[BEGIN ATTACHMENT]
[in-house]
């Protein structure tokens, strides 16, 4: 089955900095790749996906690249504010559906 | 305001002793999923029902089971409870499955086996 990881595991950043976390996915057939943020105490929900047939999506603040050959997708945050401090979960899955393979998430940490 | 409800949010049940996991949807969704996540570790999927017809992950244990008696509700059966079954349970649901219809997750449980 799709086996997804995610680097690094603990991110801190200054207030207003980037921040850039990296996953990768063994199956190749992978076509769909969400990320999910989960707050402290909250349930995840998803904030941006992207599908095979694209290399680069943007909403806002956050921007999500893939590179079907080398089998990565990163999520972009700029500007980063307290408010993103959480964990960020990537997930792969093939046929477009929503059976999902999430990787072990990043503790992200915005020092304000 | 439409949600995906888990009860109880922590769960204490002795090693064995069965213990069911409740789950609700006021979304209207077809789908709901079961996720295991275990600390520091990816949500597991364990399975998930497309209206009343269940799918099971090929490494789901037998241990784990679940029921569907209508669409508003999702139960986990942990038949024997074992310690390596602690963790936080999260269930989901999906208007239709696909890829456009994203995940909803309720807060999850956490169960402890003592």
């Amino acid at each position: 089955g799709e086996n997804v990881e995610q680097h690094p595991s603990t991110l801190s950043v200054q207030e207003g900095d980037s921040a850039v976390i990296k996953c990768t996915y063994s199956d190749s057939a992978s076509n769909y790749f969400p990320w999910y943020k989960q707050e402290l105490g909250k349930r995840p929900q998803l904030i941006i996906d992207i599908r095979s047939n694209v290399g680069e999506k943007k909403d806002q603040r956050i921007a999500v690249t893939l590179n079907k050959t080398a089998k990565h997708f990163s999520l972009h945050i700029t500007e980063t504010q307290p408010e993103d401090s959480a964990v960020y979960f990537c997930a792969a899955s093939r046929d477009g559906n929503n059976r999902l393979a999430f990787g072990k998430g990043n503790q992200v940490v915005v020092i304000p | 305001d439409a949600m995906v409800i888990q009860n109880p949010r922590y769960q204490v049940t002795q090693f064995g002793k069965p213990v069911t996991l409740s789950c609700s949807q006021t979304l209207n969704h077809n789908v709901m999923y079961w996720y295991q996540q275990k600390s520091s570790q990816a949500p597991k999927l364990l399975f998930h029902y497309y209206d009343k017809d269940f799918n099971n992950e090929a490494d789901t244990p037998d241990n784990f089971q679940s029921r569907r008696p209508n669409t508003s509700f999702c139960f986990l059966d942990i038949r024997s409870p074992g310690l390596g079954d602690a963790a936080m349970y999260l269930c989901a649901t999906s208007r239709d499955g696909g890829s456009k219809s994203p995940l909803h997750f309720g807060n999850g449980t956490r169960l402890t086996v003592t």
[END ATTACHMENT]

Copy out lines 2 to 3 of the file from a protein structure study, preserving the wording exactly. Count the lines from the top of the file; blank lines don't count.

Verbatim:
């Protein structure tokens, strides 16, 4: 089955900095790749996906690249504010559906 | 305001002793999923029902089971409870499955086996 990881595991950043976390996915057939943020105490929900047939999506603040050959997708945050401090979960899955393979998430940490 | 409800949010049940996991949807969704996540570790999927017809992950244990008696509700059966079954349970649901219809997750449980 799709086996997804995610680097690094603990991110801190200054207030207003980037921040850039990296996953990768063994199956190749992978076509769909969400990320999910989960707050402290909250349930995840998803904030941006992207599908095979694209290399680069943007909403806002956050921007999500893939590179079907080398089998990565990163999520972009700029500007980063307290408010993103959480964990960020990537997930792969093939046929477009929503059976999902999430990787072990990043503790992200915005020092304000 | 439409949600995906888990009860109880922590769960204490002795090693064995069965213990069911409740789950609700006021979304209207077809789908709901079961996720295991275990600390520091990816949500597991364990399975998930497309209206009343269940799918099971090929490494789901037998241990784990679940029921569907209508669409508003999702139960986990942990038949024997074992310690390596602690963790936080999260269930989901999906208007239709696909890829456009994203995940909803309720807060999850956490169960402890003592």
């Amino acid at each position: 089955g799709e086996n997804v990881e995610q680097h690094p595991s603990t991110l801190s950043v200054q207030e207003g900095d980037s921040a850039v976390i990296k996953c990768t996915y063994s199956d190749s057939a992978s076509n769909y790749f969400p990320w999910y943020k989960q707050e402290l105490g909250k349930r995840p929900q998803l904030i941006i996906d992207i599908r095979s047939n694209v290399g680069e999506k943007k909403d806002q603040r956050i921007a999500v690249t893939l590179n079907k050959t080398a089998k990565h997708f990163s999520l972009h945050i700029t500007e980063t504010q307290p408010e993103d401090s959480a964990v960020y979960f990537c997930a792969a899955s093939r046929d477009g559906n929503n059976r999902l393979a999430f990787g072990k998430g990043n503790q992200v940490v915005v020092i304000p | 305001d439409a949600m995906v409800i888990q009860n109880p949010r922590y769960q204490v049940t002795q090693f064995g002793k069965p213990v069911t996991l409740s789950c609700s949807q006021t979304l209207n969704h077809n789908v709901m999923y079961w996720y295991q996540q275990k600390s520091s570790q990816a949500p597991k999927l364990l399975f998930h029902y497309y209206d009343k017809d269940f799918n099971n992950e090929a490494d789901t244990p037998d241990n784990f089971q679940s029921r569907r008696p209508n669409t508003s509700f999702c139960f986990l059966d942990i038949r024997s409870p074992g310690l390596g079954d602690a963790a936080m349970y999260l269930c989901a649901t999906s208007r239709d499955g696909g890829s456009k219809s994203p995940l909803h997750f309720g807060n999850g449980t956490r169960l402890t086996v003592t």